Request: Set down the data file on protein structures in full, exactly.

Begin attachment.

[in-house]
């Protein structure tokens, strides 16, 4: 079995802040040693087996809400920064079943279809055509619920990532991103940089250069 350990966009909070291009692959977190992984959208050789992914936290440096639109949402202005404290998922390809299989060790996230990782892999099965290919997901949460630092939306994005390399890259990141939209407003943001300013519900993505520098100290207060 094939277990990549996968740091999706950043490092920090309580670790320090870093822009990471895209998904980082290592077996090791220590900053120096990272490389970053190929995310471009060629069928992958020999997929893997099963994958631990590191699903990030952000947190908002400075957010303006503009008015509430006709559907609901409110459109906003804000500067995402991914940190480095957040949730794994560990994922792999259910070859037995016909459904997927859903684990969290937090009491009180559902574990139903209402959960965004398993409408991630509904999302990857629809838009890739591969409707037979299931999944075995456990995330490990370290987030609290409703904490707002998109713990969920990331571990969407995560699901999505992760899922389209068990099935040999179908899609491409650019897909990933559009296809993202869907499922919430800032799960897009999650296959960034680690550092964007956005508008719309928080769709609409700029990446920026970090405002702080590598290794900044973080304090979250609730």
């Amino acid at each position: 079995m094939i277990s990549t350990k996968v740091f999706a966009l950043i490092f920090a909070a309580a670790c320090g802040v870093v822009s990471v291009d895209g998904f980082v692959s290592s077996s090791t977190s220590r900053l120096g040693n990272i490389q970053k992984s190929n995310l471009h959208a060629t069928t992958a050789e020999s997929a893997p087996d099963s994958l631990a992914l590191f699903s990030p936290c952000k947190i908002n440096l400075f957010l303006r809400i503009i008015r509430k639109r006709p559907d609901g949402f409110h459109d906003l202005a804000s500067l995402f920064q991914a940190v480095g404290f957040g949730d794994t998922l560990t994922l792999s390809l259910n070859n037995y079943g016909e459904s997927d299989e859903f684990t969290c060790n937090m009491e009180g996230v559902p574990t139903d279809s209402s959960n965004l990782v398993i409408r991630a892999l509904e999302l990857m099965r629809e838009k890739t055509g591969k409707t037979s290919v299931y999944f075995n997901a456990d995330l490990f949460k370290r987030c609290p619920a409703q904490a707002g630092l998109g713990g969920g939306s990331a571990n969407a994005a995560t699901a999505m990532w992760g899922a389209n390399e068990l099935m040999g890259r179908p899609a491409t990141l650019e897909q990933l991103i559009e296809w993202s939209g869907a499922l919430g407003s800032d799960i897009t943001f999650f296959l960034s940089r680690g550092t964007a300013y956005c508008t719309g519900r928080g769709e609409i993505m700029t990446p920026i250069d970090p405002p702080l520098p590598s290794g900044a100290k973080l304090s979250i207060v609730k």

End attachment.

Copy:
[in-house]
């Protein structure tokens, strides 16, 4: 079995802040040693087996809400920064079943279809055509619920990532991103940089250069 350990966009909070291009692959977190992984959208050789992914936290440096639109949402202005404290998922390809299989060790996230990782892999099965290919997901949460630092939306994005390399890259990141939209407003943001300013519900993505520098100290207060 094939277990990549996968740091999706950043490092920090309580670790320090870093822009990471895209998904980082290592077996090791220590900053120096990272490389970053190929995310471009060629069928992958020999997929893997099963994958631990590191699903990030952000947190908002400075957010303006503009008015509430006709559907609901409110459109906003804000500067995402991914940190480095957040949730794994560990994922792999259910070859037995016909459904997927859903684990969290937090009491009180559902574990139903209402959960965004398993409408991630509904999302990857629809838009890739591969409707037979299931999944075995456990995330490990370290987030609290409703904490707002998109713990969920990331571990969407995560699901999505992760899922389209068990099935040999179908899609491409650019897909990933559009296809993202869907499922919430800032799960897009999650296959960034680690550092964007956005508008719309928080769709609409700029990446920026970090405002702080590598290794900044973080304090979250609730």
């Amino acid at each position: 079995m094939i277990s990549t350990k996968v740091f999706a966009l950043i490092f920090a909070a309580a670790c320090g802040v870093v822009s990471v291009d895209g998904f980082v692959s290592s077996s090791t977190s220590r900053l120096g040693n990272i490389q970053k992984s190929n995310l471009h959208a060629t069928t992958a050789e020999s997929a893997p087996d099963s994958l631990a992914l590191f699903s990030p936290c952000k947190i908002n440096l400075f957010l303006r809400i503009i008015r509430k639109r006709p559907d609901g949402f409110h459109d906003l202005a804000s500067l995402f920064q991914a940190v480095g404290f957040g949730d794994t998922l560990t994922l792999s390809l259910n070859n037995y079943g016909e459904s997927d299989e859903f684990t969290c060790n937090m009491e009180g996230v559902p574990t139903d279809s209402s959960n965004l990782v398993i409408r991630a892999l509904e999302l990857m099965r629809e838009k890739t055509g591969k409707t037979s290919v299931y999944f075995n997901a456990d995330l490990f949460k370290r987030c609290p619920a409703q904490a707002g630092l998109g713990g969920g939306s990331a571990n969407a994005a995560t699901a999505m990532w992760g899922a389209n390399e068990l099935m040999g890259r179908p899609a491409t990141l650019e897909q990933l991103i559009e296809w993202s939209g869907a499922l919430g407003s800032d799960i897009t943001f999650f296959l960034s940089r680690g550092t964007a300013y956005c508008t719309g519900r928080g769709e609409i993505m700029t990446p920026i250069d970090p405002p702080l520098p590598s290794g900044a100290k973080l304090s979250i207060v609730k």